Marianne started stripping the other. By the time they were dressed in the bloody black clothes, it was safe to go out of the warded room. “Let’s go,” said Carina, worried that whoever might be waiting for the assassins would have left already. She slipped her own dagger into one boot, and the assassin’s dagger into the belt sheath.
“We have to hide the bodies, what if Jack wakes up and comes looking for us?”
Carina looked around the room for a second, “Under the bed?” She picked up the naked assassin’s foot and started dragging him towards the bed. When he was near enough, she sat on her butt and used her legs to push him under while Marianne dragged the second corpse.
“Next time someone sneaks into our room to kill us in our sleep, would you mind killing them with a little less bloodshed? The rugs are going to be ruined.”
“So sorry, my lady,” replied Carina kicking the second man under the bed. “You have three layers of rugs here. I’ll just roll that one up and put it under the bed too.”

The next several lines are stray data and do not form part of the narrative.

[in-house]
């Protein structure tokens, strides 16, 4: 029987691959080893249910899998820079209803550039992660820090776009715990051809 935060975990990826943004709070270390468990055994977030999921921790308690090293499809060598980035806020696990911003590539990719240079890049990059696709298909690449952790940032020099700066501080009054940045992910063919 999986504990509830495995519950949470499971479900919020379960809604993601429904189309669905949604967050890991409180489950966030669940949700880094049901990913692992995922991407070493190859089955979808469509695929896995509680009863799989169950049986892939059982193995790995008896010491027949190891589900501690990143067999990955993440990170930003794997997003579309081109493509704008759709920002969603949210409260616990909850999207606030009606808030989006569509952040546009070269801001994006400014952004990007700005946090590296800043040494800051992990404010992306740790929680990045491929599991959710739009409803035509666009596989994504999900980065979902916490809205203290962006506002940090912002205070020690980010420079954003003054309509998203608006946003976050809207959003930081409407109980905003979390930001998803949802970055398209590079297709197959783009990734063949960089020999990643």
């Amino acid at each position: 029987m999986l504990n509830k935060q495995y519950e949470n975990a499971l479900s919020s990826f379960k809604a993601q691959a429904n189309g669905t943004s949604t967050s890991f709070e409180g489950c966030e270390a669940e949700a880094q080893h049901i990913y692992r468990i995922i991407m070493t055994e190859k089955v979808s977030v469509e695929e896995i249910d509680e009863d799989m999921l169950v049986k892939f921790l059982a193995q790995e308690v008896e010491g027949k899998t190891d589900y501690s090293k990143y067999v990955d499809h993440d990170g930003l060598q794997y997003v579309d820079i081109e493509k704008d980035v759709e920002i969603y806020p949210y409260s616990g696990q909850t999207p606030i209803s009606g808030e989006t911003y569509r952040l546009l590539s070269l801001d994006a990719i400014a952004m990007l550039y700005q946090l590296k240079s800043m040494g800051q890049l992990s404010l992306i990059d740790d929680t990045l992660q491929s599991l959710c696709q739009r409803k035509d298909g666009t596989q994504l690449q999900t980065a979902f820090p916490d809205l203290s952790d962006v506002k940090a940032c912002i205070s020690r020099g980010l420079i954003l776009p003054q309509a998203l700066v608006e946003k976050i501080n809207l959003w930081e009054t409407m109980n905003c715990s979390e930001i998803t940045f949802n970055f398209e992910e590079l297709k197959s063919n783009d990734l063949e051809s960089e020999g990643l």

Marianne could sense her grin, even without seeing her face, and knew the absurdity of what she’d said. “I mean, thanks for saving me and all. But, could you save me better next time?”
“Yes, my lady. I will consider the rugs the next time two armed assassins break into your room in the middle of the night and try to kill us in our sleep.”
“Thank you.” Both of them broke down into giggles for a second before regaining their composure. “Ready?”
“I guess. Would my lady allow me the pleasure of going first? If they see your juicy ass swaying as you walk, they’ll know for sure you’re not a man.” Carina moved to spank Marianne on the behind as they headed towards the door. At the last second, she stopped her hand, ending her swing abruptly. Marianne had passed under the doorway. The two of them were no longer equals in love, they were now in the keep, and Marianne was the noblewoman.